Mar 23, 2016

Neurons on a chip let drones smell bombs over a kilometer away

Posted by in categories: computing, drones, neuroscience

Neurons still remain the most powerful piece of computation machinery on the face of the planet. More to the point, nobody throws up their hands in despair when a screwdriver removes a flathead screw better than their fingernail can, and yet the parallel is an apt one. The circuitry of the human brain has not been honed by evolution to be especially good at playing the game of Go, any more than evolution has fine-tuned our fingernails for removing screws.

Which is not to say there is no room for surprise in today’s world of rapidly advancing technological achievement. What is more impressive, however, is when computers exhibit greater skill than humans at tasks evolution has been perfecting for millions of years like exercising a sense of smell. And yet such advancements are taking place right beneath our noses, metaphorically speaking.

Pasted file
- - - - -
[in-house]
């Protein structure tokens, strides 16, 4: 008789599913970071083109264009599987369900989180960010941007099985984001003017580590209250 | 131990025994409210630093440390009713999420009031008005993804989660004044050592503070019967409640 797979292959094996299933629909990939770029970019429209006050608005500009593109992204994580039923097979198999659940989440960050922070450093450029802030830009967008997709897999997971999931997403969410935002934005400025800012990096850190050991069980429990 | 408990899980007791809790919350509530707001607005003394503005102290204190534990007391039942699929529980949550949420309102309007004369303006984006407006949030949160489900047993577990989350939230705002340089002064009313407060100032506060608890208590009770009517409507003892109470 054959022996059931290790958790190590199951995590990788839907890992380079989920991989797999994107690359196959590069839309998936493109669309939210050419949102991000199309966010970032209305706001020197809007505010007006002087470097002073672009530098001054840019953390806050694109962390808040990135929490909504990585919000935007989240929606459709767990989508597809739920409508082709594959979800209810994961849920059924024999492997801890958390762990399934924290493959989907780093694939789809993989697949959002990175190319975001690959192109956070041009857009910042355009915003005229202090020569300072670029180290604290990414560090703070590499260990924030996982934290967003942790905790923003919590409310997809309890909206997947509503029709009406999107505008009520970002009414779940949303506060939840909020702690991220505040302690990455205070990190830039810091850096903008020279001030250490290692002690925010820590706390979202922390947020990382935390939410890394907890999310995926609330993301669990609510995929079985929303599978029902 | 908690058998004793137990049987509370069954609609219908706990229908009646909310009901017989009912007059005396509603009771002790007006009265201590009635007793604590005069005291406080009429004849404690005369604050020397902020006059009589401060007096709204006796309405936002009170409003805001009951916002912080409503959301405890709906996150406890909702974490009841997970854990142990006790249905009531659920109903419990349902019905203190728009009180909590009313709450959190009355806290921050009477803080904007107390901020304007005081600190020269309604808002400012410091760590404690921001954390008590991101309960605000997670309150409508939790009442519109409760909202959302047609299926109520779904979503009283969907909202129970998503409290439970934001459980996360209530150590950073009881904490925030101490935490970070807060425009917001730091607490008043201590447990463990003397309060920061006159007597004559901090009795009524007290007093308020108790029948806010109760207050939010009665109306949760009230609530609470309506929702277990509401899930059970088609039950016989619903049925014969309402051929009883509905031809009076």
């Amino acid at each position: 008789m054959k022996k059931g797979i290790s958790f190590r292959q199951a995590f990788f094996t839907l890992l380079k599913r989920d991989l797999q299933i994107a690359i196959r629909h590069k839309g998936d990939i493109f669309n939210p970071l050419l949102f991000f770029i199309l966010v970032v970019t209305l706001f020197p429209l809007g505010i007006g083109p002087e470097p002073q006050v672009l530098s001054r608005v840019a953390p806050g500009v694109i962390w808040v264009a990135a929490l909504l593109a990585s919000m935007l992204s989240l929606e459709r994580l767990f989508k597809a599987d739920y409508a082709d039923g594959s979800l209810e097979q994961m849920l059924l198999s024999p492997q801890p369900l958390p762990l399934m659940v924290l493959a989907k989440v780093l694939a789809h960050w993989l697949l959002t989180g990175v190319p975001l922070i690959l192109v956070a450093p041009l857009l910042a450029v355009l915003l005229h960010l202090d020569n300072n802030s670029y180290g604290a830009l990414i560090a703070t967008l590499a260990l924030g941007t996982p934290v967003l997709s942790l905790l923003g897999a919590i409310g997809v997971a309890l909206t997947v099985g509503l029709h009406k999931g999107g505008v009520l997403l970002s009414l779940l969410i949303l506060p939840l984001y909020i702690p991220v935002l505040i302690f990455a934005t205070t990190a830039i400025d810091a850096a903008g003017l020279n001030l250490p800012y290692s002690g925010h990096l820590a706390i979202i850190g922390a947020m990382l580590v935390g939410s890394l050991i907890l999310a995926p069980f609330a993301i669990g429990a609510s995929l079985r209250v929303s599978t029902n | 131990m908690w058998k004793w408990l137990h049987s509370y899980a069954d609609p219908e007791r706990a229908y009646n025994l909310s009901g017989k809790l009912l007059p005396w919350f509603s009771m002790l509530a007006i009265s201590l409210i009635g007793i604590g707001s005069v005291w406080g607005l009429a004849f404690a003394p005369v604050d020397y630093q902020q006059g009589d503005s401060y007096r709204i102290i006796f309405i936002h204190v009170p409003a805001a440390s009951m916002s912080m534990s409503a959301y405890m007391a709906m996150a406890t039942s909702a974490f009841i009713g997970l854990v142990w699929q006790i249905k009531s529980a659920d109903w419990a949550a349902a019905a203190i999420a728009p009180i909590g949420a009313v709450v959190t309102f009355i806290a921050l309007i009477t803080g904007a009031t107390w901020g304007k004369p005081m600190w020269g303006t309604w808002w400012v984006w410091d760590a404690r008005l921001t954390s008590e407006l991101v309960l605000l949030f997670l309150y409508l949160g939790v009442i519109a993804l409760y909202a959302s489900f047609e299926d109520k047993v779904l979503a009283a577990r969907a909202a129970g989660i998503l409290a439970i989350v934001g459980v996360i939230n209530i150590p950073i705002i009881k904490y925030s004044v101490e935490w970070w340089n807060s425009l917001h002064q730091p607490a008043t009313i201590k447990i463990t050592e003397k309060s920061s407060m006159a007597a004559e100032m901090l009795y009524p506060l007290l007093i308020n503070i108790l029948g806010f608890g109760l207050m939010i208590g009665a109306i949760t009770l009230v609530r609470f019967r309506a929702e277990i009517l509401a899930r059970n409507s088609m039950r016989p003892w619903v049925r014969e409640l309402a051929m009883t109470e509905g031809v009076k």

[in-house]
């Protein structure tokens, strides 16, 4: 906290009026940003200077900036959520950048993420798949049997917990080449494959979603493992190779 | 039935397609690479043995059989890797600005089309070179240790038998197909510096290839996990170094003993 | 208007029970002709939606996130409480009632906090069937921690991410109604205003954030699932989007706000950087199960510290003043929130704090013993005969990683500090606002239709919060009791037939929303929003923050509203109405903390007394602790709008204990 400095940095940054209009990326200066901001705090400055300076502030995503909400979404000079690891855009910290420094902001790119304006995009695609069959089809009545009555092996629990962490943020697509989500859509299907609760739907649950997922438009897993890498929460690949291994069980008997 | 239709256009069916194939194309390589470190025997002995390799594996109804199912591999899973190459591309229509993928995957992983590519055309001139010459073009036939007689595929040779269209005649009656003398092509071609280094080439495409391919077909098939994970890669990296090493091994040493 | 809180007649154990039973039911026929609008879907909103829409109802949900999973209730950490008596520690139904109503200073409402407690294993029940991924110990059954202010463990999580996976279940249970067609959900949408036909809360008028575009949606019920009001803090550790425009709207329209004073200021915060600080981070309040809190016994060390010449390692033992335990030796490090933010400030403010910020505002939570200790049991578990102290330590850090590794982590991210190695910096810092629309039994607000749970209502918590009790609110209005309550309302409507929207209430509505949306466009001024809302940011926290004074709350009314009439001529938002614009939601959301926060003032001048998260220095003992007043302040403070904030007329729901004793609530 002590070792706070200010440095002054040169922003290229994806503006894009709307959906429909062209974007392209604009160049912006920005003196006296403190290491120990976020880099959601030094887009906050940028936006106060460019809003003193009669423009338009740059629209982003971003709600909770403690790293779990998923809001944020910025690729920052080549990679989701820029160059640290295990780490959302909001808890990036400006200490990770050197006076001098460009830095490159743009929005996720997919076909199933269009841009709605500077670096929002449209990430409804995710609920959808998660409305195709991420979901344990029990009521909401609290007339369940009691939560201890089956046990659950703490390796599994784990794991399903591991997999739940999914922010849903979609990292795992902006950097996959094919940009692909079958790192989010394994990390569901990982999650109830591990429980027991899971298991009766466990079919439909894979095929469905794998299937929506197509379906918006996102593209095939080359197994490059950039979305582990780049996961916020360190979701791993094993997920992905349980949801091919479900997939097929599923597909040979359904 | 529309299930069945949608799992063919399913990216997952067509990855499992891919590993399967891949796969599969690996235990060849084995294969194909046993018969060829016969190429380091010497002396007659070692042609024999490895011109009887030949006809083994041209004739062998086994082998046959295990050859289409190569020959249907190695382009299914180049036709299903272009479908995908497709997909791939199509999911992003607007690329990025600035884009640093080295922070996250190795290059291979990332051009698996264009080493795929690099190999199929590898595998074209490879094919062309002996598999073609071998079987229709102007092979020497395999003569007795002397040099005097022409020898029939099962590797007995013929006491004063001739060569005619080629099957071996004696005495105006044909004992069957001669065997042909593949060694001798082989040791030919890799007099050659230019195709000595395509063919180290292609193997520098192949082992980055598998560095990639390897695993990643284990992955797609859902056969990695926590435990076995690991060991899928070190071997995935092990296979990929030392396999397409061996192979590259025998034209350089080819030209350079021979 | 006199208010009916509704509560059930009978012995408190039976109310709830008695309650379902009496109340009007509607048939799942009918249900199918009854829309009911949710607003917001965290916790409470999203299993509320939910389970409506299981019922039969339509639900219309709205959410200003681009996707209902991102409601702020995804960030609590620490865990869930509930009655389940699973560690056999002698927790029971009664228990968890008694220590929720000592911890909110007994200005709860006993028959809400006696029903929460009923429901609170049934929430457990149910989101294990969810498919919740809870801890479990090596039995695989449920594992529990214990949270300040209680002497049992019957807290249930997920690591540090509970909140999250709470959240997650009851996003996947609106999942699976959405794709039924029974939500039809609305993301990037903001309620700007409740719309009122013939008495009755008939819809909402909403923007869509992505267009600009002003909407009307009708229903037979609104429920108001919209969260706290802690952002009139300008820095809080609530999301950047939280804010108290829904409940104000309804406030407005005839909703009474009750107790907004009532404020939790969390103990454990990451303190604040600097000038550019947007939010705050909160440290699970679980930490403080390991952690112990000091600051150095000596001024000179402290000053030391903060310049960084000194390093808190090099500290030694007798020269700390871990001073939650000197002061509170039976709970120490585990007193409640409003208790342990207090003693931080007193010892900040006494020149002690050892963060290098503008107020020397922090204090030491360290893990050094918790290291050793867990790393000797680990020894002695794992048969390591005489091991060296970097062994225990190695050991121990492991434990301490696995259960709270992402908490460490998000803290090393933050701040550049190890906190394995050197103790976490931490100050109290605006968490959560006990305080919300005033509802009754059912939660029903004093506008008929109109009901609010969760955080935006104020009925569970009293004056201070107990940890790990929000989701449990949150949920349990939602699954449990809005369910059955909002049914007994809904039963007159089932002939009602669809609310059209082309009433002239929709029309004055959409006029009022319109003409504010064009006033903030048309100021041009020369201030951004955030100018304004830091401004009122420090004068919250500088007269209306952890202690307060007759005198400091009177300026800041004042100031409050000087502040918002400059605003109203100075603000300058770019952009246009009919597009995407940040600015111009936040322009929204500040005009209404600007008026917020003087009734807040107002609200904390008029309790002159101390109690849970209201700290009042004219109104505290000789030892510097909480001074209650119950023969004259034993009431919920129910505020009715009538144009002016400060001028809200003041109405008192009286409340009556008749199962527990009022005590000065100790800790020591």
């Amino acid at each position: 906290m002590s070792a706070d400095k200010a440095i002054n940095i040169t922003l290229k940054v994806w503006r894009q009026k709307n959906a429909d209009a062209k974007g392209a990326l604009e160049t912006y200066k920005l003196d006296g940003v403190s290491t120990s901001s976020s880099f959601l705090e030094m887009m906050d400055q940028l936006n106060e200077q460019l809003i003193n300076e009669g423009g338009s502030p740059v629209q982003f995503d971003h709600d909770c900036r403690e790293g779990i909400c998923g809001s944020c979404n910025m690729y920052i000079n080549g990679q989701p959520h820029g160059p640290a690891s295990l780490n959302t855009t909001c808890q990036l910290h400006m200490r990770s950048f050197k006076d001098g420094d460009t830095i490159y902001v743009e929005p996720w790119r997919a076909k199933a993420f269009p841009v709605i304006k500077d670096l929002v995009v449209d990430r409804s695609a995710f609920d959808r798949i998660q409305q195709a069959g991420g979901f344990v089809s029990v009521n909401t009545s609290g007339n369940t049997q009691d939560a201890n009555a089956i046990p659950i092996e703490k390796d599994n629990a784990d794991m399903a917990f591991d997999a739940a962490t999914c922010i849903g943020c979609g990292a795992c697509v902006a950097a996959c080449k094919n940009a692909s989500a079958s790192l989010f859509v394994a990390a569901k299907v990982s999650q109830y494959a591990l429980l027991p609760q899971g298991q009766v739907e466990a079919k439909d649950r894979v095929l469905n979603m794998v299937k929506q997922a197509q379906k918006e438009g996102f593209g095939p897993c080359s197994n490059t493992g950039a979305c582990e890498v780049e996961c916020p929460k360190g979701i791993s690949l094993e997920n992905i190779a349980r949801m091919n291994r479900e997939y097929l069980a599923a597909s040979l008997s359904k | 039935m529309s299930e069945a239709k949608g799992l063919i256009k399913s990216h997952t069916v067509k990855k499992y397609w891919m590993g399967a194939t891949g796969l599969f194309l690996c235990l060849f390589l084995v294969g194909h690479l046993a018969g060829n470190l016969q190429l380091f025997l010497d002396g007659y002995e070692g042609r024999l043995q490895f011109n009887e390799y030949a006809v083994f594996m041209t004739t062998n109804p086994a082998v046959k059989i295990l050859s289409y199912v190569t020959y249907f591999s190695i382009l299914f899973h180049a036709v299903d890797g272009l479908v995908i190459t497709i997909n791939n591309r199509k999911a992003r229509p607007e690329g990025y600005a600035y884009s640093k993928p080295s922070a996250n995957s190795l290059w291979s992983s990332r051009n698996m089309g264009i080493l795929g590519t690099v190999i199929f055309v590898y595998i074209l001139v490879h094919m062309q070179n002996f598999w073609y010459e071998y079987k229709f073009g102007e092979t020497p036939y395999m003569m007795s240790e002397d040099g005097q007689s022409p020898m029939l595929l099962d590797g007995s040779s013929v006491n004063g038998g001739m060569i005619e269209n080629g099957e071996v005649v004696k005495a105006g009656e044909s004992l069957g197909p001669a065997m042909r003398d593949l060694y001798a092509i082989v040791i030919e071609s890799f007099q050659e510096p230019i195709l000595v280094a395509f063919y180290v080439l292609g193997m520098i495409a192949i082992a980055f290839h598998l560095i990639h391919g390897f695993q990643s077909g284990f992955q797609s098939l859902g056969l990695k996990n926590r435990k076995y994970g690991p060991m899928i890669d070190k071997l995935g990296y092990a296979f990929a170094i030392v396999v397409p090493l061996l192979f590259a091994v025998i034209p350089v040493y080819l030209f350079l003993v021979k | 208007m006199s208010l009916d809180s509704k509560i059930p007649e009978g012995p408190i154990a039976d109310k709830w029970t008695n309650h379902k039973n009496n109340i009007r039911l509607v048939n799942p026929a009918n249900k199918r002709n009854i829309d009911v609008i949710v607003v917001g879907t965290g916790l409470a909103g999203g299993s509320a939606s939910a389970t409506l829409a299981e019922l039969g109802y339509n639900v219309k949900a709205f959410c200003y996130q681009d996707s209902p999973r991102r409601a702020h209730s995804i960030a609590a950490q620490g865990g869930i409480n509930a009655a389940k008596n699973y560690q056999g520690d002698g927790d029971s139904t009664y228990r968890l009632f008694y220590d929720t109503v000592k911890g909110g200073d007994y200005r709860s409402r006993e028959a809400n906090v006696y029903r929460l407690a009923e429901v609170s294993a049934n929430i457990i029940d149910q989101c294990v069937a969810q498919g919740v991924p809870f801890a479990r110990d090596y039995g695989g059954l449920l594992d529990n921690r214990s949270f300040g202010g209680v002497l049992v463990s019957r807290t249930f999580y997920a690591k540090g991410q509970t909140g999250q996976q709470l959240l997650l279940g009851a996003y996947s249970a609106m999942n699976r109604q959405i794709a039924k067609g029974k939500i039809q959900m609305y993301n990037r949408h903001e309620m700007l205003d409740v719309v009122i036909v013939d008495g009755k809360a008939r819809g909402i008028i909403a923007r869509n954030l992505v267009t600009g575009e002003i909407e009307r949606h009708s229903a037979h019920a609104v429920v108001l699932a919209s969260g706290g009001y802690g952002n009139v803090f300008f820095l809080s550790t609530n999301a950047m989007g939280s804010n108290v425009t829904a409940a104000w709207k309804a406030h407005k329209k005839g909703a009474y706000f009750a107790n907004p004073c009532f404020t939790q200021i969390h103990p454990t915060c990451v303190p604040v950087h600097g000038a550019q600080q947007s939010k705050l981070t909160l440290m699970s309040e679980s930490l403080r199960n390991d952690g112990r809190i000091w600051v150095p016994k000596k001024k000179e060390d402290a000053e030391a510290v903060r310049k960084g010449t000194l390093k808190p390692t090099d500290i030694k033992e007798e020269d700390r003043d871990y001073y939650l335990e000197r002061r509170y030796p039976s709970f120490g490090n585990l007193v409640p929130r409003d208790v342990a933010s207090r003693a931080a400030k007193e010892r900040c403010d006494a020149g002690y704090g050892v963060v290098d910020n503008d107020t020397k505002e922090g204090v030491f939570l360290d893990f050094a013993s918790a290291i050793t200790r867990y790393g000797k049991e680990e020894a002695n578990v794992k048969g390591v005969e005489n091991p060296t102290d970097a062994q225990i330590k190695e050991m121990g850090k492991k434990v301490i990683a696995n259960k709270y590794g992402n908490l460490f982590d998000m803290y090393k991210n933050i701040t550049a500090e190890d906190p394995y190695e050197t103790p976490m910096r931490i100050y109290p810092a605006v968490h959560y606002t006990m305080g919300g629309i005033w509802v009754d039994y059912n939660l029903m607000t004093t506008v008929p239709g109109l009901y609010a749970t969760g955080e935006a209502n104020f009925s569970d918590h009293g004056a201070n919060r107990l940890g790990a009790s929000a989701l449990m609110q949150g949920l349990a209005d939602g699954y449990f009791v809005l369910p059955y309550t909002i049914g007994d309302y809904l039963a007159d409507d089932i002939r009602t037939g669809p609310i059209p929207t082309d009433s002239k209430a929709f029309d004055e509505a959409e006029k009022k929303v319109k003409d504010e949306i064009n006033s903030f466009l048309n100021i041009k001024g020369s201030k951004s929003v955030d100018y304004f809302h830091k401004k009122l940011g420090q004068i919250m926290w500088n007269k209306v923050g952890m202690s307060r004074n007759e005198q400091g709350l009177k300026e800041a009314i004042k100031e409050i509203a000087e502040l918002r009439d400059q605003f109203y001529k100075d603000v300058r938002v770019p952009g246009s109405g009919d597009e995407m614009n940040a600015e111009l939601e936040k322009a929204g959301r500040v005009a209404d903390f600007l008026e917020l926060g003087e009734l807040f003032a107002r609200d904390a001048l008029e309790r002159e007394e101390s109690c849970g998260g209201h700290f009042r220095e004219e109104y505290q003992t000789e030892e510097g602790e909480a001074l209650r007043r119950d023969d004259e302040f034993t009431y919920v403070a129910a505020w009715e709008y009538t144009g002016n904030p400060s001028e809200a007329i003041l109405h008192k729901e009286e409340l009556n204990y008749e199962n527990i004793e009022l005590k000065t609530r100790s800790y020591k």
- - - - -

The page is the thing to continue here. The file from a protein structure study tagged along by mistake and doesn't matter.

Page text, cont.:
Recently a UK startup called Koniku released details on a drone that uses neurons embedded in a computer architecture to achieve the sense of smell exhibited by a bee. With only 64 neurons, the chip achieves a sense of smell capable of detecting explosives over one kilometer away. The accompanying video bears testimony to this amazing achievement, as the drone in question hones in on its target with almost bee like movement. In fact, the only thing missing is an incessant buzzing noise.

Read more

Comments are closed.